Because of this, people who use MAOIs need to carefully monitor not just their use of different medications, but also their diet. 

Today, MAOIs are rarely used except in certain circumstances, such as when other medications for depression aren’t effective. We’ve explained more about how they work, their potential side effects, interactions and more in our complete guide to MAOIs.

List of Monoamine Oxidase Inhibitors

Although MAOIs typically aren’t a first-line treatment for depression today, several medications in this class are still prescribed to treat certain forms of depression and other conditions. They include:

Phenelzine (Nardil®)

Phenelzine (Nardil) is a MAOI that’s prescribed to treat depression. It may also be used off-label as a treatment for treatment-resistant depression, social anxiety disorder and panic disorder. It may also be used to treat certain anxiety disorders, such as panic disorder and phobias.

Isocarboxazid (Marplan®)

Isocarboxazid (Marplan) is an MAOI that’s used to treat depression, particularly depression in people who haven’t shown improvement with other antidepressants.

Selegiline (Emsam®)

Selegiline (Emsam) is an MAOI transdermal patch that’s prescribed to treat depression. Some other brand names for selegiline (Eldepryl® and Zelapar®) have been used as a combination therapy with the drugs levodopa and carbidopa in the management of  Parkinson's disease symptoms.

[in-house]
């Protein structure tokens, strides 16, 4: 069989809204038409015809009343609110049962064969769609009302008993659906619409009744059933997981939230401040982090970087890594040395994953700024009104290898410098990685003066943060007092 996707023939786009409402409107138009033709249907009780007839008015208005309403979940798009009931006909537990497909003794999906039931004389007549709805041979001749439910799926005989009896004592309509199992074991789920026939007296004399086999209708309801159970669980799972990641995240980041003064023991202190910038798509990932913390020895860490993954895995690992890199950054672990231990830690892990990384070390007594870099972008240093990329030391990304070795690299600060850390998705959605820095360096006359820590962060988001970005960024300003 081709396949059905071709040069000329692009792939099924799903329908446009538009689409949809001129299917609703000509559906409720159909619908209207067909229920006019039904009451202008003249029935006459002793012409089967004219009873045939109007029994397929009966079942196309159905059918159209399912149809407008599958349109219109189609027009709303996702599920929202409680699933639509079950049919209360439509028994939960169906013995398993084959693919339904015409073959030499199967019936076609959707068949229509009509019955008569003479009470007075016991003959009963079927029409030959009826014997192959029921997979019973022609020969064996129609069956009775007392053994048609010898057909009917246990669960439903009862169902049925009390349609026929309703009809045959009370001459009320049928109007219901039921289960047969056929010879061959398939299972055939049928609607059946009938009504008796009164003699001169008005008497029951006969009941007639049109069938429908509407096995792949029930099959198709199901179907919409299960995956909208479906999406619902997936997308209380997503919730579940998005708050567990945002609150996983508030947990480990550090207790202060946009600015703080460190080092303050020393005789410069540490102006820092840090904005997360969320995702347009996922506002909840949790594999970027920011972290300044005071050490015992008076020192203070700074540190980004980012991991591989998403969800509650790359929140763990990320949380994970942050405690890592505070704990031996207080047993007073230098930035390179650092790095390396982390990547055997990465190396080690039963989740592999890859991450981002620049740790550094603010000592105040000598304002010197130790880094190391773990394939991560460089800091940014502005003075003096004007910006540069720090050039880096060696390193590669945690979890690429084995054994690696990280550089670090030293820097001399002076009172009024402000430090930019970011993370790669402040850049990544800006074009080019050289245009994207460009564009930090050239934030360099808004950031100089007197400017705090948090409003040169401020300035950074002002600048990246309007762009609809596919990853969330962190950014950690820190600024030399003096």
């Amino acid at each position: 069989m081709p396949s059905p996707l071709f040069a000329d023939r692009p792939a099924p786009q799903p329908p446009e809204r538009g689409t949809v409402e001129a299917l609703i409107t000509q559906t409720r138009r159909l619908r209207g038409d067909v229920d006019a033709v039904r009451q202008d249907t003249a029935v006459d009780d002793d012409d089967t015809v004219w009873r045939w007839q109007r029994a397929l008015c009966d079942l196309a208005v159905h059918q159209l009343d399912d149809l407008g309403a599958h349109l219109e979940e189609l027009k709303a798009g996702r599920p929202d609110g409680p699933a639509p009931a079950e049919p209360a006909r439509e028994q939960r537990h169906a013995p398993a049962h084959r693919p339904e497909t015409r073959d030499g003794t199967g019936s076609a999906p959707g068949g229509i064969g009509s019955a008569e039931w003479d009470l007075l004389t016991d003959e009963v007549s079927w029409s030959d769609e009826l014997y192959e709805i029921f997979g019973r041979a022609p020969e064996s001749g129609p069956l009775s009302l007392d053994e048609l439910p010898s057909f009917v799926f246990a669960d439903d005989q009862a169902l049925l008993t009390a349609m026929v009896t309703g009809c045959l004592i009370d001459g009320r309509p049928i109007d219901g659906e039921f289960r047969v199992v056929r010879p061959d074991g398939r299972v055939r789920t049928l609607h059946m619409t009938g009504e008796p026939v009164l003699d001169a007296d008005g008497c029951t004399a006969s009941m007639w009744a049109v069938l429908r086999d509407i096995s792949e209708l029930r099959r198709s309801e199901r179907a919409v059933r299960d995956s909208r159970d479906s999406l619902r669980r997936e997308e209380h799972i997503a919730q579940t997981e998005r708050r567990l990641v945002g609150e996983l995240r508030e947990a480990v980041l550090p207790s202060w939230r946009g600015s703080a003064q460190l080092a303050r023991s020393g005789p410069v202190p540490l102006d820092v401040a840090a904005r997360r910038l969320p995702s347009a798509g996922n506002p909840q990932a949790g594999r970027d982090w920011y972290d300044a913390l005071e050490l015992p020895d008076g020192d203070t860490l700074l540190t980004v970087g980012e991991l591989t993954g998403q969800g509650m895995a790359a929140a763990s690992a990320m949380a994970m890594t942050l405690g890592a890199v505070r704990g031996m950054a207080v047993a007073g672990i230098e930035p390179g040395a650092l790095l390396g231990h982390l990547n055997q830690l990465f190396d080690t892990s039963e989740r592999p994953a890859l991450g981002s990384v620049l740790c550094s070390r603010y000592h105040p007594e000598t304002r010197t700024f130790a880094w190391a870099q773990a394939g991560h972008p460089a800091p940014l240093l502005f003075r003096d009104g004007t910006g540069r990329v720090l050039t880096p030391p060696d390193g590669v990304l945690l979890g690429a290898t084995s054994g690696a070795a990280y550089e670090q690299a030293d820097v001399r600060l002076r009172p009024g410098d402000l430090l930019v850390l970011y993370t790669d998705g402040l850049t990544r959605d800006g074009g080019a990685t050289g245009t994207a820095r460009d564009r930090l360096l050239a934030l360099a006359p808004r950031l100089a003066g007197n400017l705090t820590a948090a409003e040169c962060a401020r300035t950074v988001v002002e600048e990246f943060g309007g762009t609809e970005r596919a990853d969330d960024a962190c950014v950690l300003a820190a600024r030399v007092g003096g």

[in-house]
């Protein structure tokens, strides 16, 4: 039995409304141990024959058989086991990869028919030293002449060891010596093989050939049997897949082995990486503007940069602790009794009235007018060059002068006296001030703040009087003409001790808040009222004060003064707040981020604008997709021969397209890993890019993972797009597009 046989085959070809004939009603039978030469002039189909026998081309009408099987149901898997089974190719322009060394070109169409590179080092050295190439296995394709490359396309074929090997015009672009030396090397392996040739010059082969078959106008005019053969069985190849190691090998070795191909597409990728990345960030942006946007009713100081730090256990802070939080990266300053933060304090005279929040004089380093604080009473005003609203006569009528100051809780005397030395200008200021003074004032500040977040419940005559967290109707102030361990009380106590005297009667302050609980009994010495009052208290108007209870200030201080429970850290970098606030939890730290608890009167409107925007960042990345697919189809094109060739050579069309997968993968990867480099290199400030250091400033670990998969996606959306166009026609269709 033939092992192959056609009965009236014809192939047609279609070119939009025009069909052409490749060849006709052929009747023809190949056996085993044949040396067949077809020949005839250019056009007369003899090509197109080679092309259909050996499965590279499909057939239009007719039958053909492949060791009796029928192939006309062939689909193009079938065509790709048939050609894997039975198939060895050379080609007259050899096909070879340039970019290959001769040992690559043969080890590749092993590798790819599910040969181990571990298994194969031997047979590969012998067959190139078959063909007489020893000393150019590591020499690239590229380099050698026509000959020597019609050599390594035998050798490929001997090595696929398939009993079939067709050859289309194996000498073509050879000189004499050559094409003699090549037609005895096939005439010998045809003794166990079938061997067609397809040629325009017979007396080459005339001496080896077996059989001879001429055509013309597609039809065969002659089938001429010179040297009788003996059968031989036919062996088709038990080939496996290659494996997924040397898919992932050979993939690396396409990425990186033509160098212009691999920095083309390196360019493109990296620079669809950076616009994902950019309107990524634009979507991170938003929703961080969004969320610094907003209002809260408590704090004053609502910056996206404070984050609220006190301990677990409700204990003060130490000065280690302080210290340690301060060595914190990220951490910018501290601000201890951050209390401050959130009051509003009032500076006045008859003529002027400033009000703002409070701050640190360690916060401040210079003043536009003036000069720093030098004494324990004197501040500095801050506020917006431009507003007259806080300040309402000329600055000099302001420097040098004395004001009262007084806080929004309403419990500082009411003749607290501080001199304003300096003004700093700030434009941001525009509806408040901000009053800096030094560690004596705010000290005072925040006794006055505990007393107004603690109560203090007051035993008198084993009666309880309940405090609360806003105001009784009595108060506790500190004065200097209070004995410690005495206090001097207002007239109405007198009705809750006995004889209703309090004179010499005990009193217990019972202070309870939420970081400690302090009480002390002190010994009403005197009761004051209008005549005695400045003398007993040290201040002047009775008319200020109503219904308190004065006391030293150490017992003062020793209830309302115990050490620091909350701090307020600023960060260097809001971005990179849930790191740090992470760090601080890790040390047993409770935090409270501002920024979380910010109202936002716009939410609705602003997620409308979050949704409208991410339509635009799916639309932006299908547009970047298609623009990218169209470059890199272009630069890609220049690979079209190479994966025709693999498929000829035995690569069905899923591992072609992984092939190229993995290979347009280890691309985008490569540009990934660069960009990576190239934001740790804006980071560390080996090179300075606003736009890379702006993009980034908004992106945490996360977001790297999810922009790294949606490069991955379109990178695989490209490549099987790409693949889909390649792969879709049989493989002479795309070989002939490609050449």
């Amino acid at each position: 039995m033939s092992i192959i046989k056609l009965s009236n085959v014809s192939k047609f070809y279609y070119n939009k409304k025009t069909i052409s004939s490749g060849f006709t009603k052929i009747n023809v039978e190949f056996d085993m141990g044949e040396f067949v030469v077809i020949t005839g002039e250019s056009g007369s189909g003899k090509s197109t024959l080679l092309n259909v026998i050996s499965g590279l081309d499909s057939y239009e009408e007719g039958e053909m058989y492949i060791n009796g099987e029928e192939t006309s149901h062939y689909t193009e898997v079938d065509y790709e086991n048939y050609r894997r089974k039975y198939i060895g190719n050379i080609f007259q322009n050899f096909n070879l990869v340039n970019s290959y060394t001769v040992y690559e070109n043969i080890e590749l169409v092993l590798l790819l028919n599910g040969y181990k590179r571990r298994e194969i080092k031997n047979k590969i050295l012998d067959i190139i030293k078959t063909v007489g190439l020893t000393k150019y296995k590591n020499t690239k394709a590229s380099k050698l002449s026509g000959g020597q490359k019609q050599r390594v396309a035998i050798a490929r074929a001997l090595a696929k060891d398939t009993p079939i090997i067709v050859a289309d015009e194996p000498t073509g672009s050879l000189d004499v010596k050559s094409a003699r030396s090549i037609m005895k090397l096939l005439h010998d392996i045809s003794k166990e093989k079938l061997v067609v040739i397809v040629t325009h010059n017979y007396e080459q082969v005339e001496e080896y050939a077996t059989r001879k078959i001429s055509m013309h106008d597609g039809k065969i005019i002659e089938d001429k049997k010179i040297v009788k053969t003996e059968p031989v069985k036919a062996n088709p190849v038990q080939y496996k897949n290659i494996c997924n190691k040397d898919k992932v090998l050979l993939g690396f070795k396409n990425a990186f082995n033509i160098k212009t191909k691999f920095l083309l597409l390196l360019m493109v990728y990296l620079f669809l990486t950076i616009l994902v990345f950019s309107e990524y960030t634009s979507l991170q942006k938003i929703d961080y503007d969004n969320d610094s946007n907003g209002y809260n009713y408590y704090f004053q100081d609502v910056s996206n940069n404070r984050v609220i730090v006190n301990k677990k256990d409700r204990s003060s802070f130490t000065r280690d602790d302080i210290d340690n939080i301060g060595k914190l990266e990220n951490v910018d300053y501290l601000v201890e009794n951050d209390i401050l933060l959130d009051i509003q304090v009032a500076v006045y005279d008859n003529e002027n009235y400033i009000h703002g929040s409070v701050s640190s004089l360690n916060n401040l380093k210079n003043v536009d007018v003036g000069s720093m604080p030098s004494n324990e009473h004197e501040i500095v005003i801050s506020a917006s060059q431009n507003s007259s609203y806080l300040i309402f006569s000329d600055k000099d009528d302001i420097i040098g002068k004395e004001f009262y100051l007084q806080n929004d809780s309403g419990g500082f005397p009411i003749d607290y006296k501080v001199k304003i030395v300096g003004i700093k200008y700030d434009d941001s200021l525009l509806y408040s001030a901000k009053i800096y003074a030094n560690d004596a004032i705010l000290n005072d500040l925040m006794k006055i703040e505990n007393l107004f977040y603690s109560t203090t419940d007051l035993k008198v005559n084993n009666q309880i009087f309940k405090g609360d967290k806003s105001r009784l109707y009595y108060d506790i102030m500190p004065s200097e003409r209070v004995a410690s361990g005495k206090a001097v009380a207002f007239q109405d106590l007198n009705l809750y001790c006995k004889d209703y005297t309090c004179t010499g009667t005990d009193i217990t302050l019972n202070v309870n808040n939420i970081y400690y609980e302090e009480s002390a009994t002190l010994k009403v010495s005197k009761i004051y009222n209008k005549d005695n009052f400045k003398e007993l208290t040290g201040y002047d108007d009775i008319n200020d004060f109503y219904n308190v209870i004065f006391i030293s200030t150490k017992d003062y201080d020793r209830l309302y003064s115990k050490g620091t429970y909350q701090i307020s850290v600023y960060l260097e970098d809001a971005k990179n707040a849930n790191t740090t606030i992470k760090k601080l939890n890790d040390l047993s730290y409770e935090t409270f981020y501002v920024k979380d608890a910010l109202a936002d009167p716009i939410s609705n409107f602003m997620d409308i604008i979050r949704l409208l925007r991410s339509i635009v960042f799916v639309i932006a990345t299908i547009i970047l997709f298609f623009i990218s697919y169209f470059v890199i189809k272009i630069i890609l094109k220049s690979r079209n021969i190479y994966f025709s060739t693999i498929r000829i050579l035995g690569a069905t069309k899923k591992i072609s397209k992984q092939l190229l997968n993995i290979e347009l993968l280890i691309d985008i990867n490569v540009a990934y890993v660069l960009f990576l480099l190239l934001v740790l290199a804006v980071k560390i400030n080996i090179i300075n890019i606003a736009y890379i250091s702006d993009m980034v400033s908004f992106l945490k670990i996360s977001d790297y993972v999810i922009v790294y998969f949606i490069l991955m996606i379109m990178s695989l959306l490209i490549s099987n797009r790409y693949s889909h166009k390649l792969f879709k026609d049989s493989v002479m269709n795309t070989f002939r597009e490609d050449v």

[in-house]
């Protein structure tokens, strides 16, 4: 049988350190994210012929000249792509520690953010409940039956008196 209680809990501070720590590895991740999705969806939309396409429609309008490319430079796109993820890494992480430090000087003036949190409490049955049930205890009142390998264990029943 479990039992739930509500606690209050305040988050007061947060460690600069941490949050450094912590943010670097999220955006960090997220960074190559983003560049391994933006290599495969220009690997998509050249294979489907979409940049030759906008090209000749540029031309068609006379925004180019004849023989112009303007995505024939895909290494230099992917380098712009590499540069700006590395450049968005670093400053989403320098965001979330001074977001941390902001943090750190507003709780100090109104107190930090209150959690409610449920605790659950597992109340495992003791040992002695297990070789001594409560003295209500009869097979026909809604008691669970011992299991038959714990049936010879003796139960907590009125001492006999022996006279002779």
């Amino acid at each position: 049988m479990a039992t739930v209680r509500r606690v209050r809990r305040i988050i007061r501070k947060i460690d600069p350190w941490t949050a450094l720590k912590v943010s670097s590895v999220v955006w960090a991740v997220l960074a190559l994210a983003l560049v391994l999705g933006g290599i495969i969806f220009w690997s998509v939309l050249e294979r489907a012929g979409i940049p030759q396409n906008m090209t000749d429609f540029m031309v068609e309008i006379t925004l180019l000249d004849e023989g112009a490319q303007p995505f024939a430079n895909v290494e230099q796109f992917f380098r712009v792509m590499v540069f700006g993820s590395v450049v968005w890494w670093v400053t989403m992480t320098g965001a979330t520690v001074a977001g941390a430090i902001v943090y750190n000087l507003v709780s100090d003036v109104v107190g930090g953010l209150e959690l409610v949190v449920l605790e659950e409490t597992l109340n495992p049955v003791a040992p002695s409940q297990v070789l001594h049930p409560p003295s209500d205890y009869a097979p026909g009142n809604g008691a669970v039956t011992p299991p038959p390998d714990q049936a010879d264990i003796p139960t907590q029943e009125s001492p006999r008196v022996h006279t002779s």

Tranylcypromine (Parnate®)

Tranylcypromine (Parnate) is an MAOI that’s prescribed to treat depression in people who have not responded to other treatments. It may also be used off-label for treatment-resistant anxiety disorders, including social anxiety disorder and panic disorder.

Other Antidepressants

Some antidepressants don’t fit clearly into the drug classes listed above. Medications like this may be referred to as “atypical” antidepressants. Several medications are considered atypical antidepressants, including some that are commonly used to treat depression.